Could this even-tempered boy who, it is said, never struck out at anybody, understand the magnitude and finality of such a deed? Or was it "all just a terrible mistake," as a state police investigator quoted him as saying.
Cameron initially lied to state police, telling them he had been sleeping when the shooting occurred. He gave two different versions of how he cut his forehead; it was later determined he was cut when the rifle's scope kicked back.
His explanations of what happened on that winter day have varied. Dr. Harris Rabinovich, a child psychiatrist, testified for the prosecution that Cameron told him he was playing hunter and the rifle discharged.
Dr. Martha Turnberg, the treating psychiatrist, testified for the defense that Cameron told her he was looking through the scope at the trees and snow and he did not see any children. He denied intentionally firing the gun.
Under Pennsylvania law, a murder charge must be filed in regular Criminal Court. A child between the ages of 7 and 14 is presumed incapable of committing a crime. The prosecutor, Mark P. Pazuhanich, said he is ready to present evidence to overcome that presumption.
The trial judge, Ronald E. Vican, denied a defense motion to transfer the case to Juvenile Court, where real confinement likely would be avoided and there would be no adult criminal record. Vican said it was a "deliberate and willful killing" and that Cameron shows no remorse.
"We customarily associate the crime of murder with adults, or at least older juveniles," Vican said.
"Young children do kill. . . . Homicides involving child killers are increasing at an alarming rate. Neither society nor our system of criminal justice is sufficiently prepared to . . . satisfactorily handle situations involving young killers."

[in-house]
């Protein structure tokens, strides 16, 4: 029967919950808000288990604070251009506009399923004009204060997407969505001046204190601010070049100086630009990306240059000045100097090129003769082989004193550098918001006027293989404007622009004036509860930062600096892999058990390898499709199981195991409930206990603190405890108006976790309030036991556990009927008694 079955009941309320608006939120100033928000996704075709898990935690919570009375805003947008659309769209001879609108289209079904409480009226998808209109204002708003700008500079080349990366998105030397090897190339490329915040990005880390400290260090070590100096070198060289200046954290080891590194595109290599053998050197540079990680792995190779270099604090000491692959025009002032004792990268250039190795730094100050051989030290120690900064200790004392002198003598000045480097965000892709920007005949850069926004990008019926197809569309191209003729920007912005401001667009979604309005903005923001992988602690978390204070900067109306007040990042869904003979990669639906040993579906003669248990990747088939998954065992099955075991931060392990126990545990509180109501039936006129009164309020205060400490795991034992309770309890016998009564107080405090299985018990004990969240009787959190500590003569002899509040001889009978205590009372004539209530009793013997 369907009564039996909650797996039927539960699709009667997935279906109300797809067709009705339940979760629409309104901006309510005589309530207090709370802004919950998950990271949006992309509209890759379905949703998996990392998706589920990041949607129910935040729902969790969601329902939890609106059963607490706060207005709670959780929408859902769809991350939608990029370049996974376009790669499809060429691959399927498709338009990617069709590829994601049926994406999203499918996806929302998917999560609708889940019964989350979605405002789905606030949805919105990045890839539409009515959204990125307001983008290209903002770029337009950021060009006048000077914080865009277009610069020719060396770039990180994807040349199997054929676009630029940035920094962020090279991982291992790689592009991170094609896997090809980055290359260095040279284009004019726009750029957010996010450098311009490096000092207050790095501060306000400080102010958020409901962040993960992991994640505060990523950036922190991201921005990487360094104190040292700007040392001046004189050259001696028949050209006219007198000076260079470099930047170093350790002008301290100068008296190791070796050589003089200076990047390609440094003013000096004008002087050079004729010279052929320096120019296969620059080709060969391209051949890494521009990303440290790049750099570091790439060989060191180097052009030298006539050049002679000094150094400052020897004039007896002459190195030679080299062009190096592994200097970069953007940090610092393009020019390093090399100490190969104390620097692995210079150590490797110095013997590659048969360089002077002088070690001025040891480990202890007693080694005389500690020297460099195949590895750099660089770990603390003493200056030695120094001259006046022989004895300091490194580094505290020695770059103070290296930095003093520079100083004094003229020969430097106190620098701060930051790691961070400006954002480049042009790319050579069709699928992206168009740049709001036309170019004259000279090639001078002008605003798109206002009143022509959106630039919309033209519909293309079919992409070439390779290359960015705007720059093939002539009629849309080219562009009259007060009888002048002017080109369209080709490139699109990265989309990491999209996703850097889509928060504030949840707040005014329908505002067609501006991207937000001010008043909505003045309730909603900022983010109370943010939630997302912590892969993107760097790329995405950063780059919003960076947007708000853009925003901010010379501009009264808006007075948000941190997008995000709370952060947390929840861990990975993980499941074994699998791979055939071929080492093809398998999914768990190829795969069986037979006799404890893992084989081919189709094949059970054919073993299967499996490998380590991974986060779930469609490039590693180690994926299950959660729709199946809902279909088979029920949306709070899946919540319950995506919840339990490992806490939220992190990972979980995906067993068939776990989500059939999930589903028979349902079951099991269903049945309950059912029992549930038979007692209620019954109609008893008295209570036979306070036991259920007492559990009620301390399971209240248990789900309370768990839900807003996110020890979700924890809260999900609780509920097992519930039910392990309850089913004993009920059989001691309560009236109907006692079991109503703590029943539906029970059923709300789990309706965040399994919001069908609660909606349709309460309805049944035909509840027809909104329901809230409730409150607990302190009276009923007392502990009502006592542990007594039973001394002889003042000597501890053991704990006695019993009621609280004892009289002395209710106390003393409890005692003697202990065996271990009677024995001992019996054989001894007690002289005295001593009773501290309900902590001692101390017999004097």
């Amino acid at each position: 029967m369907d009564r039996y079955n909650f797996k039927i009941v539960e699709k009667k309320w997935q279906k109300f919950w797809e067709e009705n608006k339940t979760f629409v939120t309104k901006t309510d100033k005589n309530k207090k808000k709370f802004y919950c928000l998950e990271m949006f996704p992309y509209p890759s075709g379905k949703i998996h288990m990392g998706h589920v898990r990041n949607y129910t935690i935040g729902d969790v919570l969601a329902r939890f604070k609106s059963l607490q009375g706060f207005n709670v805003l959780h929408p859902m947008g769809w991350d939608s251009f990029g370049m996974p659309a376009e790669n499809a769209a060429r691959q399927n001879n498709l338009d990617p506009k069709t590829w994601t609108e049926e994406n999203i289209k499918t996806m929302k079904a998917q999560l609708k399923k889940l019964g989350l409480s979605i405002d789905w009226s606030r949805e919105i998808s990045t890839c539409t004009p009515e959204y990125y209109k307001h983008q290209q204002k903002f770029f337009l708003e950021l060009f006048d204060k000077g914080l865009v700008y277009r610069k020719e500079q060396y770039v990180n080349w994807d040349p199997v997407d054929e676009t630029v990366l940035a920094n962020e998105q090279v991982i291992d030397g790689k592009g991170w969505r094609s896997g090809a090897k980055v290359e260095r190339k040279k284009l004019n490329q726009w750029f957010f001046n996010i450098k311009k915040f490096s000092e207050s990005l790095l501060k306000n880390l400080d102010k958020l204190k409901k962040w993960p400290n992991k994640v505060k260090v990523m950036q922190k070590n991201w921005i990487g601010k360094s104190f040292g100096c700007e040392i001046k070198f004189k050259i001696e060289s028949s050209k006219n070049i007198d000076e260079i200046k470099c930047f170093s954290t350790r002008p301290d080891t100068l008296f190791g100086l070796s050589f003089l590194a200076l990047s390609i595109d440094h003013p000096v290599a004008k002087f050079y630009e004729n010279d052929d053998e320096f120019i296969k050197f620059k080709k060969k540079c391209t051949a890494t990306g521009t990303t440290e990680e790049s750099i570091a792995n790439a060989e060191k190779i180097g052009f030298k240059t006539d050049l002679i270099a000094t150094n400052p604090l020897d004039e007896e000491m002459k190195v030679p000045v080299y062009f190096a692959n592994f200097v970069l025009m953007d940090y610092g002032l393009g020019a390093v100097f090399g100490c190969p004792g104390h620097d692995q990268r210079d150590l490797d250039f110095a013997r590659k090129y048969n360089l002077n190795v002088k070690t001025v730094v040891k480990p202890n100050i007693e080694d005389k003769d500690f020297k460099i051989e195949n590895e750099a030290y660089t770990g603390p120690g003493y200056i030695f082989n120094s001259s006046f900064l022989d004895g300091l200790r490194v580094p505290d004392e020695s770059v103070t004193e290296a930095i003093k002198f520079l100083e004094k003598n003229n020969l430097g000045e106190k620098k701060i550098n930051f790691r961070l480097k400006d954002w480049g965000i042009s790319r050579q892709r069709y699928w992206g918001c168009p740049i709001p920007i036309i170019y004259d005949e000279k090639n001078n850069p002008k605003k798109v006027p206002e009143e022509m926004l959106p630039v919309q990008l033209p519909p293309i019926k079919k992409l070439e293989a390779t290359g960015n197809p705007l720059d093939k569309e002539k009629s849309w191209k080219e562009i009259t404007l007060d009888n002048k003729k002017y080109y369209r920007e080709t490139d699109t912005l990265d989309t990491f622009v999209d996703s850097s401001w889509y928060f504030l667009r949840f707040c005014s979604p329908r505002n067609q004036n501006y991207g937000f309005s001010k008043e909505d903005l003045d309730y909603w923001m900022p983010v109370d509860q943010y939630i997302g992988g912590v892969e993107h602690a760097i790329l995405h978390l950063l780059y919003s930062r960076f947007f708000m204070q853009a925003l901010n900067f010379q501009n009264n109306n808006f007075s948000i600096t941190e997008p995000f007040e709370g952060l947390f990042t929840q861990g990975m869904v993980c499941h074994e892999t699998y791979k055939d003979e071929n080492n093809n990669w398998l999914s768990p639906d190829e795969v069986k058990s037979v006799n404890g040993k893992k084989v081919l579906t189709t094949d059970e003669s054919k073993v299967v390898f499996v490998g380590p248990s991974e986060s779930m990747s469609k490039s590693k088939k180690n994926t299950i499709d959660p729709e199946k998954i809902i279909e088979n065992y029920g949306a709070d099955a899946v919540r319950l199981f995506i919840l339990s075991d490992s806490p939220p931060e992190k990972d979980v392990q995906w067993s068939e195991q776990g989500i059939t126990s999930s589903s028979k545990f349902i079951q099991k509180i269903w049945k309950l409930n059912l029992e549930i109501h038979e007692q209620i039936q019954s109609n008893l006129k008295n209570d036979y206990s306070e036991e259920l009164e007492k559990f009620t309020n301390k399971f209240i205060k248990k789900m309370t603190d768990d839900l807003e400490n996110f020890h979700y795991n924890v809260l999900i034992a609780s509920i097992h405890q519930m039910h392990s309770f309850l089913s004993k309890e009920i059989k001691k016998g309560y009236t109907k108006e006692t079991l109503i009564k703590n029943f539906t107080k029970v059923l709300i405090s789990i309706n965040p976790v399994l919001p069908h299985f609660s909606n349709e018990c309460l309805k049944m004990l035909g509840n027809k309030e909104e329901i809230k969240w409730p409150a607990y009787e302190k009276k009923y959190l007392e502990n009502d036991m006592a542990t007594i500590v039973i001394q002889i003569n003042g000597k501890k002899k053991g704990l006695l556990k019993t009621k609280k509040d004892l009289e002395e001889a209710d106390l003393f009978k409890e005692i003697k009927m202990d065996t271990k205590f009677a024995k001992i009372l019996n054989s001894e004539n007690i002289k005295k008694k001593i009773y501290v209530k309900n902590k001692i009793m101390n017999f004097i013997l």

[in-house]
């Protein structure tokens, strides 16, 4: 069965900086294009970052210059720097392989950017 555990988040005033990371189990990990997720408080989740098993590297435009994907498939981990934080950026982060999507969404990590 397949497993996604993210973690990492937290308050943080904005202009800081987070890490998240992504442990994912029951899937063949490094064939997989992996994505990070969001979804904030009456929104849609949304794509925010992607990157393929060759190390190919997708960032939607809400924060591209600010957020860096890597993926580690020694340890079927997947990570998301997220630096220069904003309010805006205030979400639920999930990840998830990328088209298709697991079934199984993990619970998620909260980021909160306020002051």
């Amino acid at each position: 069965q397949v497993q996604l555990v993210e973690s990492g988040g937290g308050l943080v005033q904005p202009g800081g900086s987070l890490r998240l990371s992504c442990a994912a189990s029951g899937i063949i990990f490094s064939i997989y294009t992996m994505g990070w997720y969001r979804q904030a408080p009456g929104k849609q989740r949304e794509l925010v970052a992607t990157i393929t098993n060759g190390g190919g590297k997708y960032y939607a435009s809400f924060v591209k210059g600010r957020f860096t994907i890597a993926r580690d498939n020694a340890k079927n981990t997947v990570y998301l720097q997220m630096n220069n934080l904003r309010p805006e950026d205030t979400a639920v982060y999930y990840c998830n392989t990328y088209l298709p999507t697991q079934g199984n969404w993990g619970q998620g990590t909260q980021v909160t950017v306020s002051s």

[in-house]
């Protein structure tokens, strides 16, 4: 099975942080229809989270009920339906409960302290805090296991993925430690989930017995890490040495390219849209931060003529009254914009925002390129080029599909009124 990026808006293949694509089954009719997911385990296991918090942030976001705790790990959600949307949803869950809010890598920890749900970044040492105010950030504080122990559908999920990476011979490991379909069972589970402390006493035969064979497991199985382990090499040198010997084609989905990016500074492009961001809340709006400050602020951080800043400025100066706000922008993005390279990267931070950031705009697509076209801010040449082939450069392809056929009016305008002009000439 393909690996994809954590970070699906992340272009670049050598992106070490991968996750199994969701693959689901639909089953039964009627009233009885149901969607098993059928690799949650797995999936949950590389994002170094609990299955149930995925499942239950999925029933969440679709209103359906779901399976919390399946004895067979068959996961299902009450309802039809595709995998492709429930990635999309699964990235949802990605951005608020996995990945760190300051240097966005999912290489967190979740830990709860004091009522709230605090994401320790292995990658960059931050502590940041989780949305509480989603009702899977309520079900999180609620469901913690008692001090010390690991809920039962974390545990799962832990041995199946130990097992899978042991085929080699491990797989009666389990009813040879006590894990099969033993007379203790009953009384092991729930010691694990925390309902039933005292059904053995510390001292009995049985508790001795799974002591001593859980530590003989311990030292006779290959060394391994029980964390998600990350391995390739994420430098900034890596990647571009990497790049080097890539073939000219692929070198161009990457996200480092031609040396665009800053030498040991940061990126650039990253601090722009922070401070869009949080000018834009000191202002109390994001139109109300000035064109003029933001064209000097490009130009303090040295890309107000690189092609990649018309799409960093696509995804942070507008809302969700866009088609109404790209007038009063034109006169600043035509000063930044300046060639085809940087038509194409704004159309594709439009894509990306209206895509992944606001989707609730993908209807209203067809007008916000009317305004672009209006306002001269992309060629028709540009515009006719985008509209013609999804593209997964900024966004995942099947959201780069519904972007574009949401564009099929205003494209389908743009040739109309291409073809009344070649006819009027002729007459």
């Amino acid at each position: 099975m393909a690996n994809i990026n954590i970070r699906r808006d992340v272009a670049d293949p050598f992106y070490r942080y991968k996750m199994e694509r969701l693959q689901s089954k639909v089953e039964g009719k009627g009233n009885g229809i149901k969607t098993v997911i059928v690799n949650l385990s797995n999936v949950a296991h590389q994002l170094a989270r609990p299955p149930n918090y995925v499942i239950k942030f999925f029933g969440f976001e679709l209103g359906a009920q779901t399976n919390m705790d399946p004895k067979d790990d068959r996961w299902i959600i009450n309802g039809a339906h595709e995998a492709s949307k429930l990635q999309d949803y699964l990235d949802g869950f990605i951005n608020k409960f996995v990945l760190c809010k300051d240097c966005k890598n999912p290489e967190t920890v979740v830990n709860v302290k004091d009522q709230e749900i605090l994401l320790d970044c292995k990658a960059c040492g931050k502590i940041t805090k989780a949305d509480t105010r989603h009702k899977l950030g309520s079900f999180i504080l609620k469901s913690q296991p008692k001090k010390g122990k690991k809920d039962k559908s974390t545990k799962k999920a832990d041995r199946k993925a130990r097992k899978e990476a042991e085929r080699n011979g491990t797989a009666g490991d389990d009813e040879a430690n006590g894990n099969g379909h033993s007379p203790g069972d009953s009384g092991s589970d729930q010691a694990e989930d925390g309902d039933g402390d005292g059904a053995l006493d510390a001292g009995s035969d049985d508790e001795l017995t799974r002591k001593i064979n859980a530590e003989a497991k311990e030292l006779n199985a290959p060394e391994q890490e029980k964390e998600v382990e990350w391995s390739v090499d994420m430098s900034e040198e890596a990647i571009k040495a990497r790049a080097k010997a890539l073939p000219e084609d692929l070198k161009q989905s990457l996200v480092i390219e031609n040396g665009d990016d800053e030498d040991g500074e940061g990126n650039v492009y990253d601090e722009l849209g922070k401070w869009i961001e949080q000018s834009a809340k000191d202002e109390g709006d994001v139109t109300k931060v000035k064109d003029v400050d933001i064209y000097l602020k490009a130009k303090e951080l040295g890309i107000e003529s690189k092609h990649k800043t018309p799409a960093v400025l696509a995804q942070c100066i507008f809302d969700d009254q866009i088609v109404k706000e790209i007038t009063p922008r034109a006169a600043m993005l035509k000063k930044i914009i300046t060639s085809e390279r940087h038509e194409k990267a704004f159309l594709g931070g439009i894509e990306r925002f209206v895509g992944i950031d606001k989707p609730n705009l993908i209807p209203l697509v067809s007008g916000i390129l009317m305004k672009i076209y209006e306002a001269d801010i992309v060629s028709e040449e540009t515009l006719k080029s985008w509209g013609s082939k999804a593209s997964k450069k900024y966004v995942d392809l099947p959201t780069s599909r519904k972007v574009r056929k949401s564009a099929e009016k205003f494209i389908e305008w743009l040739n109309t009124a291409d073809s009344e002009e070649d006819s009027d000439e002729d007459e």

Cameron's attorney appealed to the Pennsylvania Supreme Court, arguing that the boy is innocent because of his age, that he is unable to understand the charges against him and is not competent to stand trial.
"If there was anything that he did, and I'm saying a big if, that resulted in the death of this little girl, he doesn't connect it intellectually," said the attorney, Charles Hansford.
The Pennsylvania Supreme Court agreed in June to hear arguments, probably by the end of this year, on whether Cameron should be tried as an adult in Criminal Court or as a child in Juvenile Court.
Although it is unlikely, Cameron could face a mandatory life sentence if he is convicted of first-degree murder. The prosecutor said that he will not decide until the approach of any trial whether to seek a first-degree conviction.
But he said at the very least he will seek a third-degree conviction. Sentencing would be largely within the discretion of the trial judge, ranging from probation at home to long-term confinement.
Pazuhanich has received hate mail from some who object to Cameron's prosecution. "There's no question I'm taking heat over it," he said. "There is certainly substantial sympathy for the boy."